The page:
New Debate Over Vytorin and Cancer
Data Are Reassuring, but Editor of Leading Medical Journal Says Drug Can't Be Cleared
WebMD News Archive
Assessing Cancer Risks continued...
But that, Peto says, is preposterous. When his team looked at the data from the IMPROVE-IT and SHARP trial, they found no increase in cancer over time -- which one would expect from a potent cancer-causing agent. Moreover, they found no increase in any specific kind of cancer.
"If this stuff was 100 times as dangerous as cigarette smoke, as the SEAS finding suggests, you would expect to see an increase over time in the hazard. And we don't," Peto tells WebMD. "And if you had no effect, you would expect the excess cases to be distributed evenly over time, and they are. So we do not get any increase over time in risk, either in cancer incidence or in death from cancer."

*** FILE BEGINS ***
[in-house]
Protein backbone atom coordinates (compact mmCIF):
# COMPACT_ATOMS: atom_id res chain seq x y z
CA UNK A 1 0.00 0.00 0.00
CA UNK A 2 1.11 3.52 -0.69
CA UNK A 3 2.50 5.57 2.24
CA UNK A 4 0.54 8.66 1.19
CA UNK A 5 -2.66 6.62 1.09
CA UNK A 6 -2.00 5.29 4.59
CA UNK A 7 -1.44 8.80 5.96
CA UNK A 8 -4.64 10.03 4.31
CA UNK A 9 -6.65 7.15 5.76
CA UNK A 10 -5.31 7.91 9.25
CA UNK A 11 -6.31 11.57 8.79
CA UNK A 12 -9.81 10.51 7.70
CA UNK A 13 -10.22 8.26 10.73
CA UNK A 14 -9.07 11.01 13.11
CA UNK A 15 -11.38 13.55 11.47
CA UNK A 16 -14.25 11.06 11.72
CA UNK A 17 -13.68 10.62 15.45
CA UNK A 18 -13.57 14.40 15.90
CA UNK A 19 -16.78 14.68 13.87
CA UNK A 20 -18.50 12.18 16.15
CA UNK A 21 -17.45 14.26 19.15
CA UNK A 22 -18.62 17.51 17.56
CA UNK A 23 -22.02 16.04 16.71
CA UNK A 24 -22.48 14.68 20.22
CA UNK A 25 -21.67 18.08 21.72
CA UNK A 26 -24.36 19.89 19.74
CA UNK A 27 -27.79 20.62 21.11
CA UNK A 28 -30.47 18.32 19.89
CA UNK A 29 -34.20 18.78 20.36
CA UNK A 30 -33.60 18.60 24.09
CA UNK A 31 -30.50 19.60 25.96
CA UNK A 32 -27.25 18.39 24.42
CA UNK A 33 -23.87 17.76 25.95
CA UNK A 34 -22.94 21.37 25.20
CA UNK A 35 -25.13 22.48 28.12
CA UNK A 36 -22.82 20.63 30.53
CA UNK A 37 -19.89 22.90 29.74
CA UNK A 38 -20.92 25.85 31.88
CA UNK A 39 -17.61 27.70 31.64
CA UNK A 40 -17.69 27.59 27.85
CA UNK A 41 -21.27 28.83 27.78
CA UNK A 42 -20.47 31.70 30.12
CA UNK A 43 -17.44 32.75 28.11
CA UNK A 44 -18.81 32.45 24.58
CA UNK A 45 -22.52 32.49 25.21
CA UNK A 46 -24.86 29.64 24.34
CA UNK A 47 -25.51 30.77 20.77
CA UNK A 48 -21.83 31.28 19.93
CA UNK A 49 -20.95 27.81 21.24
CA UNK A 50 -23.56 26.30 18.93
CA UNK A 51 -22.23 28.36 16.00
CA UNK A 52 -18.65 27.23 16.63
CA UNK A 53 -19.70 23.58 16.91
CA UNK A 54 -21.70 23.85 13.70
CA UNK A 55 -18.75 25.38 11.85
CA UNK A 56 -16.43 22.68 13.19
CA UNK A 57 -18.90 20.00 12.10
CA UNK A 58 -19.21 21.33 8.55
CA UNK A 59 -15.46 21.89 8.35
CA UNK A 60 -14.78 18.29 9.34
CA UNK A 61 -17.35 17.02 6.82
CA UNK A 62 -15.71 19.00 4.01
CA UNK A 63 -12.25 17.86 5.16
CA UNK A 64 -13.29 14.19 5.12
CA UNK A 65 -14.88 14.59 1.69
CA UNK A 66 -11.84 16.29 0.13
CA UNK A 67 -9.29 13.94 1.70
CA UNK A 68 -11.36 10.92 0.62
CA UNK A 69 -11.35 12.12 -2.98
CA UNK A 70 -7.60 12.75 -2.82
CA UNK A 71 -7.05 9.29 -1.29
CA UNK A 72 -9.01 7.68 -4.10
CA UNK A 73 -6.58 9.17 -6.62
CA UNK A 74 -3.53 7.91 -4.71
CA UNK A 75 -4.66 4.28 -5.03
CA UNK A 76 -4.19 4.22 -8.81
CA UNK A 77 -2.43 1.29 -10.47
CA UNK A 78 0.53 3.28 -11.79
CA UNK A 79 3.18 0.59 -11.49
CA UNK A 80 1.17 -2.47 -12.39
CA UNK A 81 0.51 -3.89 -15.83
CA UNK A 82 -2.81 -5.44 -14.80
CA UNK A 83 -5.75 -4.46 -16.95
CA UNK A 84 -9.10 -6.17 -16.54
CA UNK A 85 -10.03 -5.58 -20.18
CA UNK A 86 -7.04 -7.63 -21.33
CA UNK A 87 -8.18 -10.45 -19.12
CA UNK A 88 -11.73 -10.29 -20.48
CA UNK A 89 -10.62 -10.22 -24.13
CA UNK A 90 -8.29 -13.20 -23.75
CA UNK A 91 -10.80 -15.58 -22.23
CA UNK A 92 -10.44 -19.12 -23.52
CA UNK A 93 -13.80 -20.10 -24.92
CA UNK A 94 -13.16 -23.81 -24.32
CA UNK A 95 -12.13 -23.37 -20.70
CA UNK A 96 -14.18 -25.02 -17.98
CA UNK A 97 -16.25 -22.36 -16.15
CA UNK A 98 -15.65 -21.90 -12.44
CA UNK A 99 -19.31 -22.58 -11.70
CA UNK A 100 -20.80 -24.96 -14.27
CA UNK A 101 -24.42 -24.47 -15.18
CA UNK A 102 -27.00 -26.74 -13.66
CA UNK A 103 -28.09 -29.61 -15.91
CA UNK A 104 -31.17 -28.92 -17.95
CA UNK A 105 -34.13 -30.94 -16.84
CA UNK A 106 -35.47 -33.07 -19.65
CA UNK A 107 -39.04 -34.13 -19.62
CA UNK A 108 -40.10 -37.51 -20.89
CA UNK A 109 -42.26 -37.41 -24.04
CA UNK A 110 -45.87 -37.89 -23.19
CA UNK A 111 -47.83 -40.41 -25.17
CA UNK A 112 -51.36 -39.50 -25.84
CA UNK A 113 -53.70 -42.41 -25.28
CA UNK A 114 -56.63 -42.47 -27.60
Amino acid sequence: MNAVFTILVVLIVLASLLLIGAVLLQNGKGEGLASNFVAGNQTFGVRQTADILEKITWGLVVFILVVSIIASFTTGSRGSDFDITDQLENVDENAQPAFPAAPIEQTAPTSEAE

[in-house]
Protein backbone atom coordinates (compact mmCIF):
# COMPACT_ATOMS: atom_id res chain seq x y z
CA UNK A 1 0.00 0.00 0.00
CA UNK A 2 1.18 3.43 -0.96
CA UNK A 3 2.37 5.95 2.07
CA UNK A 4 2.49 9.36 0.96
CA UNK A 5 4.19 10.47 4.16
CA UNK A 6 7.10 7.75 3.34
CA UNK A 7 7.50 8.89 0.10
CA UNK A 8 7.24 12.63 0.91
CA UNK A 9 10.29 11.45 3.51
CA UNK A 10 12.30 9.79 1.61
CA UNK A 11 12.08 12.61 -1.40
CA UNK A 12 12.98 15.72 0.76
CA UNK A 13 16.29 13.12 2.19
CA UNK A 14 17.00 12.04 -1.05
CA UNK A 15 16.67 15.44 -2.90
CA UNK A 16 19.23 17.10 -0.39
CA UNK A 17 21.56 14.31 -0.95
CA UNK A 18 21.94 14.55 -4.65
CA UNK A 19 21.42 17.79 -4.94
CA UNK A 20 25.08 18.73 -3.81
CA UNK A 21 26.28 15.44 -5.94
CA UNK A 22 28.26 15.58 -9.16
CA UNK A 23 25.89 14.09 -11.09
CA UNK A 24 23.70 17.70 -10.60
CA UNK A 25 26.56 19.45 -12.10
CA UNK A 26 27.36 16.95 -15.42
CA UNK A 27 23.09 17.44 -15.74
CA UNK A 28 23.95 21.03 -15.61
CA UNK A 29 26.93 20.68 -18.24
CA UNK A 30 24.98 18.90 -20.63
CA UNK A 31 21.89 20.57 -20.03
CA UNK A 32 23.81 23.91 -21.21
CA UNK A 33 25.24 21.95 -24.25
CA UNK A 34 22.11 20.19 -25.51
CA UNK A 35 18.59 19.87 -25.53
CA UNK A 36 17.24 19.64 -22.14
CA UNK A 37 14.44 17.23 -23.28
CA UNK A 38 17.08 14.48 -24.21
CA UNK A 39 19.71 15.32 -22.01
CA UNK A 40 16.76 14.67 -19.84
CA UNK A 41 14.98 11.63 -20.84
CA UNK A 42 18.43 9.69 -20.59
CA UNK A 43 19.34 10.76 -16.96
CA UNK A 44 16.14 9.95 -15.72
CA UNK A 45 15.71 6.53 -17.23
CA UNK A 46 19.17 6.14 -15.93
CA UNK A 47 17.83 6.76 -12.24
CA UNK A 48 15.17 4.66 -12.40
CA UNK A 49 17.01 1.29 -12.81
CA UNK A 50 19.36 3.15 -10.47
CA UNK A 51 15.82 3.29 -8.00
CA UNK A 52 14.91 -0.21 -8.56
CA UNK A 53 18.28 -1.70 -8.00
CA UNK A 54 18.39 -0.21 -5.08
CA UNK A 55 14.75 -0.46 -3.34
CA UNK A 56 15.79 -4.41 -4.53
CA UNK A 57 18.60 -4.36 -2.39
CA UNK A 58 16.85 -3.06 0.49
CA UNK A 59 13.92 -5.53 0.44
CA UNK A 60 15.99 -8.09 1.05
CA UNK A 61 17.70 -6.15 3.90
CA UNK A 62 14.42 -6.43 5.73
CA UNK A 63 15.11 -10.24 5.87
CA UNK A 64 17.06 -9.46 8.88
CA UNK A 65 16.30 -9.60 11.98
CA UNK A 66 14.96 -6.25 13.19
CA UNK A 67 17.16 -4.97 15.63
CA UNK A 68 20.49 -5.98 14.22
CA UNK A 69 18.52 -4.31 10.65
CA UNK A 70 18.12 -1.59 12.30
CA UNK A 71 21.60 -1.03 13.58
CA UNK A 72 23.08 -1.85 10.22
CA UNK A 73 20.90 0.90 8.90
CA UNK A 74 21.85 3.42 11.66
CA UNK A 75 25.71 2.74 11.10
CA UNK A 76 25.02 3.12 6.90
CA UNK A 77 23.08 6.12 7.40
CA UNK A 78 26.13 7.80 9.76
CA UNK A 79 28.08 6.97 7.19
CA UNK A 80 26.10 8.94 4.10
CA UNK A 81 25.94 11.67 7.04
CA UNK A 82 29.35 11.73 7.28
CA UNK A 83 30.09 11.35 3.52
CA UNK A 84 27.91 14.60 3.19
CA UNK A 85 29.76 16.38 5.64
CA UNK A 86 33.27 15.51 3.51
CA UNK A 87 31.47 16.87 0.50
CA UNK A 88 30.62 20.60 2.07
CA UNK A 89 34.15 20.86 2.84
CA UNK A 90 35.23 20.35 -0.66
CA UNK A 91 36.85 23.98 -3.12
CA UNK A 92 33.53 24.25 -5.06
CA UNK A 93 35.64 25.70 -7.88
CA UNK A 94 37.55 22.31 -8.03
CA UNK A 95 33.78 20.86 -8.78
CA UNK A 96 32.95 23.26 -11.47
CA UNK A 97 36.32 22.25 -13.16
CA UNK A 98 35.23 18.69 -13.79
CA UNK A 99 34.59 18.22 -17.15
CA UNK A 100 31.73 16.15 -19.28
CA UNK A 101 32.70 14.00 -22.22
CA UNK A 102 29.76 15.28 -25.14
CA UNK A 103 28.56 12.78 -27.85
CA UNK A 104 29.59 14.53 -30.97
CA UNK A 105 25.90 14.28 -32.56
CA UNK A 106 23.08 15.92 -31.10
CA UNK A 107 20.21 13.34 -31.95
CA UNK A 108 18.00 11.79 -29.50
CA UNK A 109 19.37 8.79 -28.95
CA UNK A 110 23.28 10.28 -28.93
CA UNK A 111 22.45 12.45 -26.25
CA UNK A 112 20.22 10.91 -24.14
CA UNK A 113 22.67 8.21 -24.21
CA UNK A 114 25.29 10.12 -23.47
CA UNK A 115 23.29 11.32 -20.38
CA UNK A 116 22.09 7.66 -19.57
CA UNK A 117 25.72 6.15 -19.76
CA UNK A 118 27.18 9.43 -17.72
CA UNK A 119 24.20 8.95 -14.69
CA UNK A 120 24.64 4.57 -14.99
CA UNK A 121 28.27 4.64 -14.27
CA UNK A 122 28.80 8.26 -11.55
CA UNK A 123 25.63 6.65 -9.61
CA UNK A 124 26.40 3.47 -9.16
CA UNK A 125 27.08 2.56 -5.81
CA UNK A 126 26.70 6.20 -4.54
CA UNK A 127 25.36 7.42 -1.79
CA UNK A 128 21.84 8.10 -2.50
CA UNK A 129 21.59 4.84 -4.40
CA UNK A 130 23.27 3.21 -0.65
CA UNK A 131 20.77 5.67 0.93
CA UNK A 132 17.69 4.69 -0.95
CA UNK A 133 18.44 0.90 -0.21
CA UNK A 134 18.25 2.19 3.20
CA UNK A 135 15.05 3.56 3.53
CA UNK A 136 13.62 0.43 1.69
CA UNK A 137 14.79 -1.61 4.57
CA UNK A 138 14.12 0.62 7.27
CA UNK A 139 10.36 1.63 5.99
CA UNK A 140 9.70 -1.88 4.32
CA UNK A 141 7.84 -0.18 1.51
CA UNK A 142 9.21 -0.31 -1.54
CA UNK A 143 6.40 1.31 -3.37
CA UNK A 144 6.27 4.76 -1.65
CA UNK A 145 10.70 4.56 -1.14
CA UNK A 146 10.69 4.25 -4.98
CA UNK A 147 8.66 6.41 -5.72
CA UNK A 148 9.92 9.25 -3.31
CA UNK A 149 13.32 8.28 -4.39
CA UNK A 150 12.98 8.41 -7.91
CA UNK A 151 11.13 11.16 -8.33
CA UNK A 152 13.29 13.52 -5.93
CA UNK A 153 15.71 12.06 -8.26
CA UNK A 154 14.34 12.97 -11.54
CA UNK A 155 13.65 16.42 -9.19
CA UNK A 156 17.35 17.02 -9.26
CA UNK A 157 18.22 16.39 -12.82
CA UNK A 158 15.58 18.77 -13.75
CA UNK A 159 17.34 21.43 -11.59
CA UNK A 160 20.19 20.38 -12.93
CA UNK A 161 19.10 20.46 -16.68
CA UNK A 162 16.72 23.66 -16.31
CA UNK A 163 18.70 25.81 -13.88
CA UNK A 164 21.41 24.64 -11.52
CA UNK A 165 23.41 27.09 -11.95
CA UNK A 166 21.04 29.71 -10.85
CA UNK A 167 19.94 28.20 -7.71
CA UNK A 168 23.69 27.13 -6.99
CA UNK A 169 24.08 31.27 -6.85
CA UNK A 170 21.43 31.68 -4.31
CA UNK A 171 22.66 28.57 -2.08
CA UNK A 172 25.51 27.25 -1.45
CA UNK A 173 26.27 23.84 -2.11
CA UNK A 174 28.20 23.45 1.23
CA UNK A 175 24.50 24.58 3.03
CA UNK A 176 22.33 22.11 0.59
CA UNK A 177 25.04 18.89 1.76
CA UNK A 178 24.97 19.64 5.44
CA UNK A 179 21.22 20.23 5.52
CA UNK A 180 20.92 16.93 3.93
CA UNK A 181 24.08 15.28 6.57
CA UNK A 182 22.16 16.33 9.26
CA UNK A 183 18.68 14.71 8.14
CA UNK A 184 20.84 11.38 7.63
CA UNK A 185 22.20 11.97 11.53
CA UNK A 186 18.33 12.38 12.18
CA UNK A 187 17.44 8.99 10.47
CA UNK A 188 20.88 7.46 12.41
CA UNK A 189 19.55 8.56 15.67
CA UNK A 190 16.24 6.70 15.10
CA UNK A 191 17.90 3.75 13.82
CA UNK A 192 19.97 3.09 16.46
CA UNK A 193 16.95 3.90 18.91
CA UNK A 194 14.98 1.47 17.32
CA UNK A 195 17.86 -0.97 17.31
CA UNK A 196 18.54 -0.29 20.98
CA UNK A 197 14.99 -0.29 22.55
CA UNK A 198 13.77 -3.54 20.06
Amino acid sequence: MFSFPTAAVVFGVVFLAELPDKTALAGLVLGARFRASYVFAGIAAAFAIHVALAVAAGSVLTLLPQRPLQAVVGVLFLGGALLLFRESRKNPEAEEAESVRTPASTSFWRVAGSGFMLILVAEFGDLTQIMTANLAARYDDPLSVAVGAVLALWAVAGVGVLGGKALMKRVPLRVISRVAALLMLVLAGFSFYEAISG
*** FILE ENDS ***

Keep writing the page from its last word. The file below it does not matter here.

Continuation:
Yet Drazen and Steven Nissen, MD, chairman of the Cleveland Clinic's department of cardiovascular medicine, point to a disturbing statistical anomaly. If all the cancer deaths in the SEAS, IMPROVE-IT, and SHARP trials are added together, there were 134 cancer deaths in patients taking Vytorin and 92 deaths in patients taking inactive placebo or the cholesterol-lowering drug Zocor.
That suggests a 45% increase in cancer deaths with Vytorin -- with a statistical probability of 0.007, meaning the odds of it being a chance finding are seven in 1,000.
Peto, a professor of medical statistics, says this isn't a fair analysis. First of all, with all the thousands of clinical trials being done all over the world, every year there will be false findings that have only a one in 1,000 chance of happening.
More specifically, he says, the reason for looking at the IMPROVE-IT and SHARP results was to see whether the unexpected SEAS finding was true. Adding the SEAS data to the other data pollutes the analysis.
"Suppose I have a freak result. To test whether it is true, I will check out other data independently," Peto says. "What you cannot do is add up the independent test with the test that got you alarmed in the first place. If you include the test that got you freaky results in the first place, you will have a freaky result in the end."